February 23, 2016
Mortgage rates experienced some volatility today, but ended up in slightly stronger territory on average. At first, rates were higher, as underlying bond markets were quickly weakening in the morning hours (weakness in bond markets translates to higher interest rates). But bonds staged an impressive comeback with help from weak consumer confidence data and falling oil prices. Weak economic data tends to benefit bond markets.
When bond markets move enough during the day, lenders often 'reprice' for better or worse. This simply means that the lender is no longer accepting locks at the previous rates. Most lenders send out a new rate sheet at the same time. Thus mortgage rates have 'repriced.'
Almost every lender repriced for the better by the afternoon, bringing today's average borrowing costs just below yesterday's. Keep in mind, we're not seeing enough movement to affect the contract interest rate itself. Instead, it's the upfront costs that moved microscopically lower. For days now, 3.625% has been the most prevalently-quoted conventional 30yr fixed rate for top tier scenarios. A few of the more aggressive lenders are quoting 3.5% while a few others are still up at 3.75%.
Loan Originator Perspective
"Since we opened up much weaker this morning, I think floating is definitely the way to go. Many lenders have improved pricing from the first rate sheets as bonds have regained all the morning losses and some. Any time we rally, lenders tend to be slow in passing along the gains as they wait to see if they hold." -Victor Burek, Churchill Mortgage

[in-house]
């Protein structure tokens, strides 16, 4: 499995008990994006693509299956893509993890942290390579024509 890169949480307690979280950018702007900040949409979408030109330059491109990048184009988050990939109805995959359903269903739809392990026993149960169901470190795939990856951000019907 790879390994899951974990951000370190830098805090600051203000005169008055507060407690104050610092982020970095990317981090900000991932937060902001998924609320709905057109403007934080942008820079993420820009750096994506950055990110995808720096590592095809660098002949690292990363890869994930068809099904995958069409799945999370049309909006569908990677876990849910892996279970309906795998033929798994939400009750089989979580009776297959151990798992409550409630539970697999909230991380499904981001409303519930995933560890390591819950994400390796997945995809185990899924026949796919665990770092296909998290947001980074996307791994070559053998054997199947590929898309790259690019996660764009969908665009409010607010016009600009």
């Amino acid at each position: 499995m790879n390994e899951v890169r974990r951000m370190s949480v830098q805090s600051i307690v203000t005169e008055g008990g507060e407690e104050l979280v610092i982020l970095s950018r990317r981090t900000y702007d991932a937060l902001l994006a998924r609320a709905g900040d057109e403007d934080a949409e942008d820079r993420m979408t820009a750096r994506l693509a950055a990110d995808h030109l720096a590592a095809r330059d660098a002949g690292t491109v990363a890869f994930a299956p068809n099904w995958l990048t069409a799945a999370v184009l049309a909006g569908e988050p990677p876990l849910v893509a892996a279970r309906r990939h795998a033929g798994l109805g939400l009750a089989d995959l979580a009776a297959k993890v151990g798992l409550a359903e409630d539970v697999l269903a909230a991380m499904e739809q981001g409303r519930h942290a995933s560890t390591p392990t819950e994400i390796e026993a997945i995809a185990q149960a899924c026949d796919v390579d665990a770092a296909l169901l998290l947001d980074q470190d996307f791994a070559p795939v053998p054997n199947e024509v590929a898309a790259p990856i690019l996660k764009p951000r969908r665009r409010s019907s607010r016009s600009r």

"Bonds overcame morning weakness today, and numerous lenders improved their rates as the day progressed. Consumer confidence data failed to meet expectations, which could imply future reduced spending/low inflation. I don't know when our current rally will ebb, but with pricing nearly the best since Jan 2015, I'm locking loans within 30 days of closing. Our last January rally only lasted a week at peak levels, why not get while the getting is good?" -Ted Rood, Senior Originator
Today's Best-Execution Rates
- 30YR FIXED - 3.625
- FHA/VA - 3.25-3.5%
- 15 YEAR FIXED - 3.00
- 5 YEAR ARMS - 2.75 - 3.25% depending on the lender
Ongoing Lock/Float Considerations
- The Fed finally hiked on December 16th, causing fears of rising rates in 2016.
- But global financial markets came into the new year in distress. Now markets aren't even convinced that we'll see another Fed rate hike in 2016. Major stock indices plummeted around the world, and investors sought shelter in the bond market. When investor demand for bonds increases, rates fall.
- So we're left with much lower mortgage rates despite the Fed having just begun its hiking cycle. This paradoxical trend can continue as long as global market turmoil fuels a demand for safer haven investments. A big bounce in oil/stock prices could mean trouble for rates--at least temporarily.
- As always, please keep in mind that the rates discussed generally refer to what we've termed 'best-execution' (that is, the most frequently quoted, conforming, conventional 30yr fixed rate for top tier borrowers, based not only on the outright price, but also 'bang-for-the-buck.' Generally speaking, our best-execution rate tends to connote no origination or discount points--though this can vary--and tends to predict Freddie Mac's weekly survey with high accuracy. It's safe to assume that our best-ex rate is the more timely and accurate of the two due to Freddie's once-a-week polling method).